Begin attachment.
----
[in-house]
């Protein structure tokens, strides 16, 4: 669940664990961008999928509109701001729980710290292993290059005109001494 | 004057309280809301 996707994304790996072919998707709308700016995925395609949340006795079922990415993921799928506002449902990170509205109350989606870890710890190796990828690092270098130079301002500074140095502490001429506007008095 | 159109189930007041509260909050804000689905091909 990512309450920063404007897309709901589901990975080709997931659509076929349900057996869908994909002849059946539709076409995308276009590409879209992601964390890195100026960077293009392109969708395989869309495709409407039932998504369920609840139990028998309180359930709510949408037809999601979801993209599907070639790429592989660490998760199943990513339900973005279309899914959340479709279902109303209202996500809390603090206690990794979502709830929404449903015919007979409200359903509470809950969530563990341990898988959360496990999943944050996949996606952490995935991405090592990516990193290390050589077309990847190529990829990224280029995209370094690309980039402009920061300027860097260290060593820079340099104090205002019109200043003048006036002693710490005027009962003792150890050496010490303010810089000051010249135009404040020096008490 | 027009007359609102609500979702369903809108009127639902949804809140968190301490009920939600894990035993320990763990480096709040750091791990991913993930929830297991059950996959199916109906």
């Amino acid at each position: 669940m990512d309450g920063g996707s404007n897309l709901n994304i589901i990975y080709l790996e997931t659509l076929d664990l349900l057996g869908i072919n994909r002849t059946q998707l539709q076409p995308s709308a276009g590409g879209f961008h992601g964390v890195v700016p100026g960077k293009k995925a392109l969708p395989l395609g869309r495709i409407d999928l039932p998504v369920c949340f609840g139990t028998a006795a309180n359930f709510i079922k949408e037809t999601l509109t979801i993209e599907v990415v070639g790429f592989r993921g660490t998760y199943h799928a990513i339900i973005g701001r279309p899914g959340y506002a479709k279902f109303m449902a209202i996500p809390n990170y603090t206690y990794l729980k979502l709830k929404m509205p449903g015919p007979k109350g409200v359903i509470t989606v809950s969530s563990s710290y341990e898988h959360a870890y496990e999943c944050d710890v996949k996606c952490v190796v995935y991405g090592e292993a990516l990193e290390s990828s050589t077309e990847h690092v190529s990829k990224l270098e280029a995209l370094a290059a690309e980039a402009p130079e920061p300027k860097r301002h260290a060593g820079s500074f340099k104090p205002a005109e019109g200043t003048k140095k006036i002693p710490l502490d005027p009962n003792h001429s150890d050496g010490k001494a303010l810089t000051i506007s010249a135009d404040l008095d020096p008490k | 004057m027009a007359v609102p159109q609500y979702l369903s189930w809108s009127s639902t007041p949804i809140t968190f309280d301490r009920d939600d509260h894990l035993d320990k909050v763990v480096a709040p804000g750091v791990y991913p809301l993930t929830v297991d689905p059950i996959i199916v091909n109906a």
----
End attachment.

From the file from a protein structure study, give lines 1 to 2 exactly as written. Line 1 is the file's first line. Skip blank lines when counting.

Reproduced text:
[in-house]
């Protein structure tokens, strides 16, 4: 669940664990961008999928509109701001729980710290292993290059005109001494 | 004057309280809301 996707994304790996072919998707709308700016995925395609949340006795079922990415993921799928506002449902990170509205109350989606870890710890190796990828690092270098130079301002500074140095502490001429506007008095 | 159109189930007041509260909050804000689905091909 990512309450920063404007897309709901589901990975080709997931659509076929349900057996869908994909002849059946539709076409995308276009590409879209992601964390890195100026960077293009392109969708395989869309495709409407039932998504369920609840139990028998309180359930709510949408037809999601979801993209599907070639790429592989660490998760199943990513339900973005279309899914959340479709279902109303209202996500809390603090206690990794979502709830929404449903015919007979409200359903509470809950969530563990341990898988959360496990999943944050996949996606952490995935991405090592990516990193290390050589077309990847190529990829990224280029995209370094690309980039402009920061300027860097260290060593820079340099104090205002019109200043003048006036002693710490005027009962003792150890050496010490303010810089000051010249135009404040020096008490 | 027009007359609102609500979702369903809108009127639902949804809140968190301490009920939600894990035993320990763990480096709040750091791990991913993930929830297991059950996959199916109906």